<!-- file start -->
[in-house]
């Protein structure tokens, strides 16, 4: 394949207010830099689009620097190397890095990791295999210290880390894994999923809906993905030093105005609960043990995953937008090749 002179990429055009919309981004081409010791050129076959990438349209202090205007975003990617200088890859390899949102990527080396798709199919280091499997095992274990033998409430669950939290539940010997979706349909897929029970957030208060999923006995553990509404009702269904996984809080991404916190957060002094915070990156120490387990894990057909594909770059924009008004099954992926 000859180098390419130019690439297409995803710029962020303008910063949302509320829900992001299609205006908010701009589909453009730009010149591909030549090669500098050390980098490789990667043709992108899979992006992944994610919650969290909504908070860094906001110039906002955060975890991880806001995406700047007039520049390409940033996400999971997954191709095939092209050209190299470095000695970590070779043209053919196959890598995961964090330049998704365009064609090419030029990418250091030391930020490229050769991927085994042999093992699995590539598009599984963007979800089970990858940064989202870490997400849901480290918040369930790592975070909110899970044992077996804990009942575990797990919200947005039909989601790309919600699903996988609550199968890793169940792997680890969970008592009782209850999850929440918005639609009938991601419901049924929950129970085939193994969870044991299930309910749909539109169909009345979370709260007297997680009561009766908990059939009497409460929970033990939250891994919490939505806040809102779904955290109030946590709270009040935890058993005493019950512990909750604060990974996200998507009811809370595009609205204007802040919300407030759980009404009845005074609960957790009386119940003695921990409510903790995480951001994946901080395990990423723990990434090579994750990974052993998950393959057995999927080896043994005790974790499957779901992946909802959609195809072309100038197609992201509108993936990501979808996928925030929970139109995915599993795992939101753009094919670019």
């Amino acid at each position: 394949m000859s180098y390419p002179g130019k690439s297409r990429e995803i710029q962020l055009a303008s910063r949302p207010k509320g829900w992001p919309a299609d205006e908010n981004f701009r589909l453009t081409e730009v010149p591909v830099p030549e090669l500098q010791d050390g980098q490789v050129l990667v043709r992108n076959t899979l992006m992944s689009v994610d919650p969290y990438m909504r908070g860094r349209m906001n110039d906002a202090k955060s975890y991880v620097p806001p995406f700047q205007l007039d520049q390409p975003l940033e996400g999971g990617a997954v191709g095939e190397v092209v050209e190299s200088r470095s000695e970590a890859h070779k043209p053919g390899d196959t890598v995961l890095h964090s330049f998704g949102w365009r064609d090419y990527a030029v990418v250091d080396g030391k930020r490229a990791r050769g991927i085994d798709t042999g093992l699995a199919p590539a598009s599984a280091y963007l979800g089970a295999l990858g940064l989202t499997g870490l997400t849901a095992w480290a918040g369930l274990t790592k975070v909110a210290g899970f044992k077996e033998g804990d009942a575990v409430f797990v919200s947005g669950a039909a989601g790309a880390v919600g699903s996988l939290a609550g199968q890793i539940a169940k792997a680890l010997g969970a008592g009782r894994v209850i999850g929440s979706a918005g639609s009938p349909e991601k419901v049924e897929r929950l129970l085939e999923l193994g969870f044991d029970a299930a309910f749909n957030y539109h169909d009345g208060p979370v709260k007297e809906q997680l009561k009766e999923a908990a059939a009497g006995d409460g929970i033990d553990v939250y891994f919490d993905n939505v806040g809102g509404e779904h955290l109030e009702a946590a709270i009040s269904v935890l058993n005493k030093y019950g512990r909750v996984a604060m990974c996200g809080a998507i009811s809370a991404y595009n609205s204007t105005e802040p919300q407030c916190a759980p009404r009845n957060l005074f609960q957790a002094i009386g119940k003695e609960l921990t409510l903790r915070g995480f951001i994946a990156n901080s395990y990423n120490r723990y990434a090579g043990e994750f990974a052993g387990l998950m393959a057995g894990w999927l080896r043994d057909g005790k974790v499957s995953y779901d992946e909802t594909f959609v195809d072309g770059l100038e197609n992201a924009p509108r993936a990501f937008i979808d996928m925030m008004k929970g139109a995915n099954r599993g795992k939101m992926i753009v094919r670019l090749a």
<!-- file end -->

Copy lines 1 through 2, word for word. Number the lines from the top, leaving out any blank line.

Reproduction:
[in-house]
């Protein structure tokens, strides 16, 4: 394949207010830099689009620097190397890095990791295999210290880390894994999923809906993905030093105005609960043990995953937008090749 002179990429055009919309981004081409010791050129076959990438349209202090205007975003990617200088890859390899949102990527080396798709199919280091499997095992274990033998409430669950939290539940010997979706349909897929029970957030208060999923006995553990509404009702269904996984809080991404916190957060002094915070990156120490387990894990057909594909770059924009008004099954992926 000859180098390419130019690439297409995803710029962020303008910063949302509320829900992001299609205006908010701009589909453009730009010149591909030549090669500098050390980098490789990667043709992108899979992006992944994610919650969290909504908070860094906001110039906002955060975890991880806001995406700047007039520049390409940033996400999971997954191709095939092209050209190299470095000695970590070779043209053919196959890598995961964090330049998704365009064609090419030029990418250091030391930020490229050769991927085994042999093992699995590539598009599984963007979800089970990858940064989202870490997400849901480290918040369930790592975070909110899970044992077996804990009942575990797990919200947005039909989601790309919600699903996988609550199968890793169940792997680890969970008592009782209850999850929440918005639609009938991601419901049924929950129970085939193994969870044991299930309910749909539109169909009345979370709260007297997680009561009766908990059939009497409460929970033990939250891994919490939505806040809102779904955290109030946590709270009040935890058993005493019950512990909750604060990974996200998507009811809370595009609205204007802040919300407030759980009404009845005074609960957790009386119940003695921990409510903790995480951001994946901080395990990423723990990434090579994750990974052993998950393959057995999927080896043994005790974790499957779901992946909802959609195809072309100038197609992201509108993936990501979808996928925030929970139109995915599993795992939101753009094919670019």